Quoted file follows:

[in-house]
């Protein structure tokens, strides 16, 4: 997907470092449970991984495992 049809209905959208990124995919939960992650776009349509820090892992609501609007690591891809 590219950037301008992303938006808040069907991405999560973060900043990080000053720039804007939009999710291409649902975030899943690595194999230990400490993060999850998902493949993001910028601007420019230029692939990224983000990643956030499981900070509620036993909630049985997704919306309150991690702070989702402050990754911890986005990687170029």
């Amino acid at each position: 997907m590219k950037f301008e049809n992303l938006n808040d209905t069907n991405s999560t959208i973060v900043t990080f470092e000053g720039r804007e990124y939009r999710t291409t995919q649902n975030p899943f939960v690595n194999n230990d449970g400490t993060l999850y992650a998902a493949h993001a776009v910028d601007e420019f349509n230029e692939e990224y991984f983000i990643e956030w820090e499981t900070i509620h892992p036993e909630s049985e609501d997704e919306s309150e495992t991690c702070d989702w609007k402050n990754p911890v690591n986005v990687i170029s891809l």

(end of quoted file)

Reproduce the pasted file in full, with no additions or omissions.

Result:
[in-house]
């Protein structure tokens, strides 16, 4: 997907470092449970991984495992 049809209905959208990124995919939960992650776009349509820090892992609501609007690591891809 590219950037301008992303938006808040069907991405999560973060900043990080000053720039804007939009999710291409649902975030899943690595194999230990400490993060999850998902493949993001910028601007420019230029692939990224983000990643956030499981900070509620036993909630049985997704919306309150991690702070989702402050990754911890986005990687170029």
């Amino acid at each position: 997907m590219k950037f301008e049809n992303l938006n808040d209905t069907n991405s999560t959208i973060v900043t990080f470092e000053g720039r804007e990124y939009r999710t291409t995919q649902n975030p899943f939960v690595n194999n230990d449970g400490t993060l999850y992650a998902a493949h993001a776009v910028d601007e420019f349509n230029e692939e990224y991984f983000i990643e956030w820090e499981t900070i509620h892992p036993e909630s049985e609501d997704e919306s309150e495992t991690c702070d989702w609007k402050n990754p911890v690591n986005v990687i170029s891809l």